Although BioBase EcoSound was originally developed for aquatic vegetation mapping in inland lakes, users along both US Coasts have helped us diversify its toolbox to now be a powerful coastal habitat mapping tool as well!
One of the biggest challenges of mapping coastal habitats is their tidal influence with depths changing harmonically based on the moon phase and other factors. Fortunately, however, widespread tide stations and large public databases of tide predictions allow for accurate and precise offsets to georeferenced and time-stamped sonar logs from Lowrance HDS or Elite units uploaded to BioBase EcoSound. BioBase EcoSound immediately queries the nearest tide station to your upload (up to 75 km) and adjusts your depth and seagrass or kelp biovolume to the Mean Lower Low Water (MLLW) datum every 5 minutes. Tidal statistics (Avg., start, stop, high, low,) are archived in your account for each trip.
Simulate Tidal Conditions with the Data Offset Tool
Figure 1. demonstrates what seagrass density conditions looked like in a harbor in Newport Bay CA USA on 12/5/2012 at MLLW (Data collected by Rick Ware; Coastal Resources Management Inc., Corona Del Mar, CA). Areas of red indicate where seagrass or eelgrass (Zostera marina) grows to the surface at MLLW and may interfere with the passage of vessels in and out of the Marina. Thus, these habitats may be high risk of damage. Full access to the trip displayed in Figure 1 among other trips, is available for free to anyone in our public demo account.
We can also simulate what this same area looks like under high water conditions (Mean Higher High Water – MHHW) using the data offset tool in BioBase (Figure 2). MHHW data were retrieved from NOAA and the average tide (1.5 ft) for the hour that data were collected in this area in Newport Bay was added to the MLLW average offset (3.84 ft; Figure 3).
|Figure 3. Trip-specific tide data retrieved from the NOAA Tidal Prediction web page. 60-min values during the precise hour of data collection were added to the MLLW offset in the Data Offset tool in BioBase EcoSound.|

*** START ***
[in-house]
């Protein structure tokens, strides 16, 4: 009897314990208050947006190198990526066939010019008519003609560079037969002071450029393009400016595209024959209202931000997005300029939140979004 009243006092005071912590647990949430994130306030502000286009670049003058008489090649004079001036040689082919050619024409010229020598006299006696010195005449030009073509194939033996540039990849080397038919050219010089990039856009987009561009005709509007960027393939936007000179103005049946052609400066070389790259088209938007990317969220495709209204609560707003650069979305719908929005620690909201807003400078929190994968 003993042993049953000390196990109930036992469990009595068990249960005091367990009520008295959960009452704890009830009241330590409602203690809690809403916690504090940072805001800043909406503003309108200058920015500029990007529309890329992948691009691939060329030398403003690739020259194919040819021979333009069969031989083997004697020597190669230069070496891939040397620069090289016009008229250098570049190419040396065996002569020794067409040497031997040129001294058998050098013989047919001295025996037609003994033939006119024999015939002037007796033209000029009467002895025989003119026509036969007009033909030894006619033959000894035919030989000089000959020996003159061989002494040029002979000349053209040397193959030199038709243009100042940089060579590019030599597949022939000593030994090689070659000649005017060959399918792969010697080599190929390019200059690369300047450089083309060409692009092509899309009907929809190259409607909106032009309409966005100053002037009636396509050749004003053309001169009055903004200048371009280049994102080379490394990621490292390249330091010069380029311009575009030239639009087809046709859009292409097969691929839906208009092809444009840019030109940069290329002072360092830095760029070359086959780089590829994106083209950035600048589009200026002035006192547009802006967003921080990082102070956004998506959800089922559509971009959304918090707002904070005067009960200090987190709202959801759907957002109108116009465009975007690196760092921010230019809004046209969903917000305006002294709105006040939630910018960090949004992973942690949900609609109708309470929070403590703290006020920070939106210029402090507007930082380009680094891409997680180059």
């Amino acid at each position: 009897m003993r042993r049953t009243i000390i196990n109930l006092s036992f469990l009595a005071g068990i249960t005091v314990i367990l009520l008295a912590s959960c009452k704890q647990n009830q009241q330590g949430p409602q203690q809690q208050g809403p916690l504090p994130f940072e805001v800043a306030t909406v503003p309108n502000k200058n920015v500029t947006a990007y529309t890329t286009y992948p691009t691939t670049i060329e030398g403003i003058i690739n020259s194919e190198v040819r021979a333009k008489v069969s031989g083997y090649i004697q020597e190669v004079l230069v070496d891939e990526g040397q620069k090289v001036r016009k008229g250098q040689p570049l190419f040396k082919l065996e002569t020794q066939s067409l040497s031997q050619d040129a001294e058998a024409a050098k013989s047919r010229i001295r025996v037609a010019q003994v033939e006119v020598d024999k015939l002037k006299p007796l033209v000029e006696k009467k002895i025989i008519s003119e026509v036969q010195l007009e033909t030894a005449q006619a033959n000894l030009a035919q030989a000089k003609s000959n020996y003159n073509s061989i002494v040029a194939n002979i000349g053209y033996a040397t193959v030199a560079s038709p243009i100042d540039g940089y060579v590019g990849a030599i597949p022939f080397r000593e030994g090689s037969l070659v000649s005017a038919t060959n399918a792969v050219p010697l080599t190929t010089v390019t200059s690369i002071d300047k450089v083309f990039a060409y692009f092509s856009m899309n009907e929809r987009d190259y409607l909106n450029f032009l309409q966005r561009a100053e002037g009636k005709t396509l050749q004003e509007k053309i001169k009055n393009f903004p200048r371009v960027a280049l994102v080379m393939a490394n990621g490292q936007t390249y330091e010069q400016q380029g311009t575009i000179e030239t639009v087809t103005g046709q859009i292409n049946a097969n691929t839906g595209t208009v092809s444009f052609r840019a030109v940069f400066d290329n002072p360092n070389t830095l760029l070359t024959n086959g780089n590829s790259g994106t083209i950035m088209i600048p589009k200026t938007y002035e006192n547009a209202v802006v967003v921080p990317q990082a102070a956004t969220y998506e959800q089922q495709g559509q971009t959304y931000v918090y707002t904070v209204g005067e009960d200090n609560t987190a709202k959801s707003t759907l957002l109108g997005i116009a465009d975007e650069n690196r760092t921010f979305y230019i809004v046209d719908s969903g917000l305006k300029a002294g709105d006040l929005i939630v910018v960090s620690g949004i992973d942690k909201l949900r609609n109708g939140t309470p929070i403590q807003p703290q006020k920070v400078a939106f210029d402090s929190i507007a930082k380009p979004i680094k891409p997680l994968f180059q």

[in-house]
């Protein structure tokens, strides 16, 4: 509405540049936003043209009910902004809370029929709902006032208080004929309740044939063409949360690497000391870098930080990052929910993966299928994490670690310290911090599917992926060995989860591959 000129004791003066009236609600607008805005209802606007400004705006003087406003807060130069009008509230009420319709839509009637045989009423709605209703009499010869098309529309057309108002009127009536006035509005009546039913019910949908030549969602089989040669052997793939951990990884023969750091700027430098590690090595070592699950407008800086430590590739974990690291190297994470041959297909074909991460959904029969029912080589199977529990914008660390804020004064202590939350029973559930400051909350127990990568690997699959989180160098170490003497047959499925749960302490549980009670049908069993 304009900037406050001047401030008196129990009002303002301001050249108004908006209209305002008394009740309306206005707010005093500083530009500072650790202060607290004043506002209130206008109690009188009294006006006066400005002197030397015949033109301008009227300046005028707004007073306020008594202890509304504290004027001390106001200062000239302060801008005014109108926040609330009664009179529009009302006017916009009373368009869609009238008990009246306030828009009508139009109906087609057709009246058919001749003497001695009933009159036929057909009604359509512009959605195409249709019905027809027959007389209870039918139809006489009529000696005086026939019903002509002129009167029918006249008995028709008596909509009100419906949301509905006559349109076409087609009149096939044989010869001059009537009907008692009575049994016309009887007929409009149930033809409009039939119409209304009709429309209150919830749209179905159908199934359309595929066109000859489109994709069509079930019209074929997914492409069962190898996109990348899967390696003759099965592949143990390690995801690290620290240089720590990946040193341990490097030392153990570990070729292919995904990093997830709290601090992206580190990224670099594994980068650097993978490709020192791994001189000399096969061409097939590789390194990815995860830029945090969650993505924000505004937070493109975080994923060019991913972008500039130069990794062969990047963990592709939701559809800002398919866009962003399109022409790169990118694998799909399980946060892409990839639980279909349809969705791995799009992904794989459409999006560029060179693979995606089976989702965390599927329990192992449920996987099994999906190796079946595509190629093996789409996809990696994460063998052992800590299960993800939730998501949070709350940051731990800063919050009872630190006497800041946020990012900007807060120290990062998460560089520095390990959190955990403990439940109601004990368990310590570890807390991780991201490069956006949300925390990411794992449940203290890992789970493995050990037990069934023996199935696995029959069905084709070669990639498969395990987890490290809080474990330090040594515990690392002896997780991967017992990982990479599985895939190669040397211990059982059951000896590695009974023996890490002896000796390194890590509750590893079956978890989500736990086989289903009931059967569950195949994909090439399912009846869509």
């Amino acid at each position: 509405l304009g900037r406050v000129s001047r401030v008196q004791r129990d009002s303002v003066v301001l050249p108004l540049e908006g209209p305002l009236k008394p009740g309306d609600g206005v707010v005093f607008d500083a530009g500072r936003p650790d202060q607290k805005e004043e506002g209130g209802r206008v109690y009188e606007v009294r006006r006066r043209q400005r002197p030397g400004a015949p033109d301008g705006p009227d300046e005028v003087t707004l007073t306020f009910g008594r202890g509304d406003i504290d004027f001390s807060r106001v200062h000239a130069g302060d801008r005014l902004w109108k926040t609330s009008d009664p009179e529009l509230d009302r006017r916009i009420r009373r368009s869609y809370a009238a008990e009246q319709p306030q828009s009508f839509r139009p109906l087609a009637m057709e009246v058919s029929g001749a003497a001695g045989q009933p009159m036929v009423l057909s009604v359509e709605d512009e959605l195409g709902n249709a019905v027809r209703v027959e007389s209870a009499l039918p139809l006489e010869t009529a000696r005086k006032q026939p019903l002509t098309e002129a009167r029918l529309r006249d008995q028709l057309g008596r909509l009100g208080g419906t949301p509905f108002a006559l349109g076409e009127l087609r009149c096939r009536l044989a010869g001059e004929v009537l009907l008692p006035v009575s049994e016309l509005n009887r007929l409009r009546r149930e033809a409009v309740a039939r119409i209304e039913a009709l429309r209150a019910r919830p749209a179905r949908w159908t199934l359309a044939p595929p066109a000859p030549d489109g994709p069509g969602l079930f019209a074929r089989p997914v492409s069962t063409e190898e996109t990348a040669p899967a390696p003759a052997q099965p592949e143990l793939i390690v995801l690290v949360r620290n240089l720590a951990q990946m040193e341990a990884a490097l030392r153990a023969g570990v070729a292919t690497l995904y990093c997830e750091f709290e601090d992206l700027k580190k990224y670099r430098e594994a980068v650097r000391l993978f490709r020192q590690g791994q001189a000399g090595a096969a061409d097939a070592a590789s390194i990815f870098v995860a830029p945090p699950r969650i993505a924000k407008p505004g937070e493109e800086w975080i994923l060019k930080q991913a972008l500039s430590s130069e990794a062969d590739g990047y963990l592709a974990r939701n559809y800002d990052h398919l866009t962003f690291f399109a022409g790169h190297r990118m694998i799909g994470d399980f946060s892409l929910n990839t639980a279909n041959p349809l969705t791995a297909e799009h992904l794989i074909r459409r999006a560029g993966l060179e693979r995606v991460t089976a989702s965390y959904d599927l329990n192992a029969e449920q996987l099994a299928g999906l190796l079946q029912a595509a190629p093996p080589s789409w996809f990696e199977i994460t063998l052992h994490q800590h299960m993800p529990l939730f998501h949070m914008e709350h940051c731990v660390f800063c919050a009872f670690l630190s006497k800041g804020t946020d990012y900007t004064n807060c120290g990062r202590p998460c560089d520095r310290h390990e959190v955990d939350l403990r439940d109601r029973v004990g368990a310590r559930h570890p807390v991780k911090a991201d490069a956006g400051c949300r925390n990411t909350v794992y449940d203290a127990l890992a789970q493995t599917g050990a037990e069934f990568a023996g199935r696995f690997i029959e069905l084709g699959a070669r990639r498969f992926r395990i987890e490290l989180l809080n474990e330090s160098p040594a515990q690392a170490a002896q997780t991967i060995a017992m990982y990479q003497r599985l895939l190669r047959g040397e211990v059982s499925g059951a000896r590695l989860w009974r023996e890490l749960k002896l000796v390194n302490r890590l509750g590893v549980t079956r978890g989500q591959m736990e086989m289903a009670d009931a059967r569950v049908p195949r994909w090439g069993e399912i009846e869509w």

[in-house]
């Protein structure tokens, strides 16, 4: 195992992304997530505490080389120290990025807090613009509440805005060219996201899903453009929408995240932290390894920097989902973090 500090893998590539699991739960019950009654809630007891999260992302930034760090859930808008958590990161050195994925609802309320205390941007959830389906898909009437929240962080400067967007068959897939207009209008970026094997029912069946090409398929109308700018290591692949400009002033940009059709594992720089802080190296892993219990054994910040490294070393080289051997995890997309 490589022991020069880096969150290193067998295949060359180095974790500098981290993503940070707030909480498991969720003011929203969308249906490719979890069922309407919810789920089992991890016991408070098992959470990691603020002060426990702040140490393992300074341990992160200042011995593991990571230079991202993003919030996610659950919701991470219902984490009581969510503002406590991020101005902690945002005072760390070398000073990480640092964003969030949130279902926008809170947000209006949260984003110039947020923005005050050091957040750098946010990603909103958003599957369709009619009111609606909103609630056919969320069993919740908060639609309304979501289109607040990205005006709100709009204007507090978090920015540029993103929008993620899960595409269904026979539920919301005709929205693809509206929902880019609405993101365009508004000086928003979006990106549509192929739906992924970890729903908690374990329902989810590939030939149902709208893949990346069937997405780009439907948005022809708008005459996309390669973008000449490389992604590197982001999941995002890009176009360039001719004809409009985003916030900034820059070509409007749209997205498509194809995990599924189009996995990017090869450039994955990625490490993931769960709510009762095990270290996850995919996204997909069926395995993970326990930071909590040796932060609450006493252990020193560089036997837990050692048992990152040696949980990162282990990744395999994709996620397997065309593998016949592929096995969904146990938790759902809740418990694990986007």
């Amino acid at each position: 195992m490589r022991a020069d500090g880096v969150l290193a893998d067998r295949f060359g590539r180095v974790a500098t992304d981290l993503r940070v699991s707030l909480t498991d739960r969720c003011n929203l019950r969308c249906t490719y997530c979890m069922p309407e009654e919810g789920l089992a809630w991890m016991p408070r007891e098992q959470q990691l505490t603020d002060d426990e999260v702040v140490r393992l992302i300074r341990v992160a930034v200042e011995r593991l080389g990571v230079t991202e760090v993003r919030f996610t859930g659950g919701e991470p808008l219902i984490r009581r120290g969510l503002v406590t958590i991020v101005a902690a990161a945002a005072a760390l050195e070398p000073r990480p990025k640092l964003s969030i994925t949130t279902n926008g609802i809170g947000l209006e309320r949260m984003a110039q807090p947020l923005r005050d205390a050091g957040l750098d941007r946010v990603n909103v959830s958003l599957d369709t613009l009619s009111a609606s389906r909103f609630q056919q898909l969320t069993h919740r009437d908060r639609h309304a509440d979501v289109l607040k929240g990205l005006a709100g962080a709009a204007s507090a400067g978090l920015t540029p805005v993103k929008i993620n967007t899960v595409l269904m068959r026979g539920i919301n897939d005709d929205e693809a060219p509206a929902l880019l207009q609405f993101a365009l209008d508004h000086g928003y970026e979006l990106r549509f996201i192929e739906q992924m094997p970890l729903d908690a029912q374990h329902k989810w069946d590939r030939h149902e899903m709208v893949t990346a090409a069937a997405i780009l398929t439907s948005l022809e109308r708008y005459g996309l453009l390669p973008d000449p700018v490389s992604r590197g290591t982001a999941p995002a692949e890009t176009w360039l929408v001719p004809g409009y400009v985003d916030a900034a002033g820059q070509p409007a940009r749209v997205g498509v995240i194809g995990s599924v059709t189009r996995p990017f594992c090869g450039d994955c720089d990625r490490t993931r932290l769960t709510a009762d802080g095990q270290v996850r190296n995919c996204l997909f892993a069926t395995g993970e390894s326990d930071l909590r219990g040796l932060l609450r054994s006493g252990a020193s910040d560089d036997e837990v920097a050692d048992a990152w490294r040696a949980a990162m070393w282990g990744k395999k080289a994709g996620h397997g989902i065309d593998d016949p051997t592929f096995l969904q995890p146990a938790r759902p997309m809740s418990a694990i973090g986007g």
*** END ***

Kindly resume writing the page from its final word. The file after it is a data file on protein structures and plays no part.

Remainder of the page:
Compare effects of tides in the automated reports
Comparing results from the automated reports (Figures 4 and 5) one can see the effect that tides can have on biovolume and potentially seagrass habitat conservation. Notice that percent vegetation cover (PAC) does not change much with tides, but biovolume (BVp), which brings in the 3rd dimension of plant height, does.
|Figure 4. Excerpt of automated report for MLLW conditions in Newport Bay. Statistics on survey area, water volume, vegetation summary statistics, waypoint summaries, and important metadata are available with each upload.|
Interpreting outputs in extreme tides
In some areas of the Pacific Northwest it is not uncommon to see 10 ft tides. Mapping seagrass at high tide in areas high and dry at low tide, represents a great opportunity to passively map the cover and density of seagrass beds. In areas exposed at low tide, BioBase Ecosound will reclassify any seagrass detected to 100% biovolume, displaying a red area of seagrass coverage (Figure 6).
|Figure 6A. Map displaying density of seagrass beds at MLLW in Puget Sound, WA USA with a 9.3 foot average tide. 200 khz Sonar chart on right shows the actual depth during the time of assessment and seagrass growth on bottom.|
Use the Polygon Tool to delineate and monitor sensitive seagrass areas.
Figure 7 demonstrates how a polygon could be drawn and used to calculate seagrass cover statistics in a specific area and time. You can use the same polygon on subsequent trips to monitor change over time and evaluate protection or restoration.
Automated Tools for Kelp Detection and Mapping
|Figure 6. Kelp beds off the Southern California Coast detected by Lowrance HDS and BioBase EcoSound and confirmed by researchers.|